The term “e-commerce” (short for “electronic commerce”) refers to transactions concluded over the internet or other electronic data interchange system for the supply of goods or services. It includes transactions between businesses (often referred to as “B2B”) and those between businesses and consumers (“B2C”).
So far as lawyers are concerned, the significant attributes if e-commerce are summarized by the acronym “GAP”. That is to say, it is “global”, “automated” and “paperless”.
- “Global” means that the parties to an e-commerce transaction could be anywhere in the world. The possibility that the parties may be in different countries or political subdivisions of the same country (such as England and Scotland or Texas and California) give rise to jurisdiction, choice of law, choice of forum and consumer protection and other regulatory issues.
- “Automated” means that transactions can be completed without any direct human intervention such as the purchase or sale of shares when the index meets a particular point or at the other end of the scale a computer in a domestic refrigerator places an order for milk when sensors in the fridge indicate that supplies are sunning low.
- “Paperless” means that the evidence prescribed by statute that a transaction has been approved by the parties is often missing.
Those attributes required intergovernmental co-ordination giving rise to legislation at European Union and national level.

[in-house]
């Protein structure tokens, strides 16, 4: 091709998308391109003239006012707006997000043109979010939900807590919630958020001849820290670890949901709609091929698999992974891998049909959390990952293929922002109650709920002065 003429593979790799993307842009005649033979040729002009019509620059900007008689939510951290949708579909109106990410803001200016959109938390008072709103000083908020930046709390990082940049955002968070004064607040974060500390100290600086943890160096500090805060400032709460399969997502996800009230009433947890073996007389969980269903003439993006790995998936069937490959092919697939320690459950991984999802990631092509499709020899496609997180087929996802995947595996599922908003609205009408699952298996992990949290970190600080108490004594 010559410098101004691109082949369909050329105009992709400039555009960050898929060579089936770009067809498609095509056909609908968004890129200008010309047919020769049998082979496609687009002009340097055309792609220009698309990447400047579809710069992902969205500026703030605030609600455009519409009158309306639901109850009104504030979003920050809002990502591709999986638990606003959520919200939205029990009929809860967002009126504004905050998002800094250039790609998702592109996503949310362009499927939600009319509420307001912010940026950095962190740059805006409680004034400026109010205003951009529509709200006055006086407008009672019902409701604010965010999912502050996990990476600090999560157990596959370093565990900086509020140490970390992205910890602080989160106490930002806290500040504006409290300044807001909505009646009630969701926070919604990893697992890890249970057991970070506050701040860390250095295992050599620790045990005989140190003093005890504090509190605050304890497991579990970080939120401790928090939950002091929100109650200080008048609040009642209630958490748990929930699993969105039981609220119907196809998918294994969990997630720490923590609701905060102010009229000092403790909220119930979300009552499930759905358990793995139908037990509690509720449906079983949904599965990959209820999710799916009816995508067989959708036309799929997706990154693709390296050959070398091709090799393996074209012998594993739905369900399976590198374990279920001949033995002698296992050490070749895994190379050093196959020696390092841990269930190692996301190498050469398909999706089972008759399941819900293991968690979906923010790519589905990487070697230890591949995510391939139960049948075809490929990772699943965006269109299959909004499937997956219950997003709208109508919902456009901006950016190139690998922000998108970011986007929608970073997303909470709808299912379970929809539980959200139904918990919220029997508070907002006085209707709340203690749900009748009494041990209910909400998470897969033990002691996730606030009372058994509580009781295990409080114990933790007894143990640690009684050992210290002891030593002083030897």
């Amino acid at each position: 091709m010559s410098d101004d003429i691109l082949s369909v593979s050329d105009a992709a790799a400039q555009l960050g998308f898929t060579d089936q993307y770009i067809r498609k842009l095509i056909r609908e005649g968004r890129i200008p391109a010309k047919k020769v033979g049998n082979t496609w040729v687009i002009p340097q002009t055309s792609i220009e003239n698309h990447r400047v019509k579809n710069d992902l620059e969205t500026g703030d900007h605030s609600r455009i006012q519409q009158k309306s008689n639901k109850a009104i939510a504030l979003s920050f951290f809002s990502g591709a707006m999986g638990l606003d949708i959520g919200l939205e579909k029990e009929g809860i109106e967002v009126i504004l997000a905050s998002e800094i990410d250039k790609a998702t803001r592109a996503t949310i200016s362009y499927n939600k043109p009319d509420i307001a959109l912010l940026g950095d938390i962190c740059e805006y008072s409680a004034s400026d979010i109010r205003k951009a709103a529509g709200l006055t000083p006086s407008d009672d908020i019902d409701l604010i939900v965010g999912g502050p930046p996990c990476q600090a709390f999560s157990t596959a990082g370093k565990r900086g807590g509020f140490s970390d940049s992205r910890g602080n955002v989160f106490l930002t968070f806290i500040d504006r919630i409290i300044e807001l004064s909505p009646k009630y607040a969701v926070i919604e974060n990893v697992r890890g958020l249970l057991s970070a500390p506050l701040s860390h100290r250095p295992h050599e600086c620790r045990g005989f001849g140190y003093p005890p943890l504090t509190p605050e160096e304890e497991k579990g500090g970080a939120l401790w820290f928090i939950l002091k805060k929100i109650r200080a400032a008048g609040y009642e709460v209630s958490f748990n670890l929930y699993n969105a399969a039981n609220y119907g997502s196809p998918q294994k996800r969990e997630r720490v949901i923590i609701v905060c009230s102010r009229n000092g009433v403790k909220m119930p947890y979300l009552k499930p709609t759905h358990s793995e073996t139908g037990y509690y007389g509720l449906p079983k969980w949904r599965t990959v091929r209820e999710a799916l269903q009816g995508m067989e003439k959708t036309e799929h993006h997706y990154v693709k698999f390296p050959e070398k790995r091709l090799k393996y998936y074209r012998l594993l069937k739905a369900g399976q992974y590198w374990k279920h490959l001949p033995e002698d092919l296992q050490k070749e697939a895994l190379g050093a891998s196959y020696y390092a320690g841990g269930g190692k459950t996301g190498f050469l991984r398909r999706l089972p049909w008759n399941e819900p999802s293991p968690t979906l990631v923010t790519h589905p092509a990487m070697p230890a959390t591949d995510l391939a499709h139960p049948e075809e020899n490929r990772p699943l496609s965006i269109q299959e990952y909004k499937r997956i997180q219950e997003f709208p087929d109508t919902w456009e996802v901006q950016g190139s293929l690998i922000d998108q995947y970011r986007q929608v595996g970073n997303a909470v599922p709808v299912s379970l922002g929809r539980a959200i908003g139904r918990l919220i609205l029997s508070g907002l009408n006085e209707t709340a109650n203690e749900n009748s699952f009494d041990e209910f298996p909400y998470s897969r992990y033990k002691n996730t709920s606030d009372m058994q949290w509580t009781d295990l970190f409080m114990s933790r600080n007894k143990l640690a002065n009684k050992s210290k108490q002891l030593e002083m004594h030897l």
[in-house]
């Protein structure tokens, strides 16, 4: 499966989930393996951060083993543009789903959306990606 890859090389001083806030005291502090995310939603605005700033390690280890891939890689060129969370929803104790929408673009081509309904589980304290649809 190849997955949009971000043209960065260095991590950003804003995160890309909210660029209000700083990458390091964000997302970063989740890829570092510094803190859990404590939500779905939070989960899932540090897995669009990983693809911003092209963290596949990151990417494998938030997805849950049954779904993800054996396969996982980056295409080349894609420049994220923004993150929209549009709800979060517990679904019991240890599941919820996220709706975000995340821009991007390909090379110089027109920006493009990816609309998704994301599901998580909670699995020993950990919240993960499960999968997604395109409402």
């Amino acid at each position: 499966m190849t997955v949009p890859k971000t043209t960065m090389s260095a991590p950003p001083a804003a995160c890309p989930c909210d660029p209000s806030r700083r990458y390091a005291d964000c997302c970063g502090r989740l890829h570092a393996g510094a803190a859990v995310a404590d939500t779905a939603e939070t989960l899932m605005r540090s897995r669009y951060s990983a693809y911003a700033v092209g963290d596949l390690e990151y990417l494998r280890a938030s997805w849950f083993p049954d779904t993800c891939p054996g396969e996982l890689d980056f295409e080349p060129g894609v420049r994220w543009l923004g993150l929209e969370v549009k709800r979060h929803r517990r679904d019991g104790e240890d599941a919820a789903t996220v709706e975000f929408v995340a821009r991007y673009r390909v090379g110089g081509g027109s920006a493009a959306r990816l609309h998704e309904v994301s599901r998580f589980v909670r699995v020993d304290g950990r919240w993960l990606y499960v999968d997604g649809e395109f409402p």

These chambers specialize in the interpretation and application of that legislation. Jane Lambert has a considerable interest in this area of the law having contributed to the literature of the subject. Here are some examples of the work that she has done in this area:
- Advising on the legal issues likely to affect an online travel service
- Drafting agreements for an internet auction site
- Advising an accommodation service for overseas students, and
- Advising on legal issues and drafting agreements for an online art gallery.
Whenever there is a significant development of the law relating to e-commerce, or whenever we discover a point of law that we would like to share with the industry and its other professional advisors, we will at least blog it. If we think it is sufficiently important we may even publish an article or special feature on the topic. Also, from time to time we hold conferences and seminars on e-commerce.
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